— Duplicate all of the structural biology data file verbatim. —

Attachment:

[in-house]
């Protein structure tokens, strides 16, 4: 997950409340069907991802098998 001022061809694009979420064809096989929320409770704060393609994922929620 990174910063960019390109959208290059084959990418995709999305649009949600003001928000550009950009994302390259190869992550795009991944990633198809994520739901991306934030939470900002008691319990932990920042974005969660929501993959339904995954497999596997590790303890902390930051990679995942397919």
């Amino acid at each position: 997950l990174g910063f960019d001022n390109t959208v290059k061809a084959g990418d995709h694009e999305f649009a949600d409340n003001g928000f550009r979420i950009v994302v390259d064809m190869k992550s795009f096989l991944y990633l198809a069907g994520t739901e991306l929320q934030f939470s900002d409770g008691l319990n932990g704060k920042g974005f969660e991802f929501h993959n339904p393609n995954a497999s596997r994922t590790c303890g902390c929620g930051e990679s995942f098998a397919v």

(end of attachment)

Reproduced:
[in-house]
């Protein structure tokens, strides 16, 4: 997950409340069907991802098998 001022061809694009979420064809096989929320409770704060393609994922929620 990174910063960019390109959208290059084959990418995709999305649009949600003001928000550009950009994302390259190869992550795009991944990633198809994520739901991306934030939470900002008691319990932990920042974005969660929501993959339904995954497999596997590790303890902390930051990679995942397919």
């Amino acid at each position: 997950l990174g910063f960019d001022n390109t959208v290059k061809a084959g990418d995709h694009e999305f649009a949600d409340n003001g928000f550009r979420i950009v994302v390259d064809m190869k992550s795009f096989l991944y990633l198809a069907g994520t739901e991306l929320q934030f939470s900002d409770g008691l319990n932990g704060k920042g974005f969660e991802f929501h993959n339904p393609n995954a497999s596997r994922t590790c303890g902390c929620g930051e990679s995942f098998a397919v």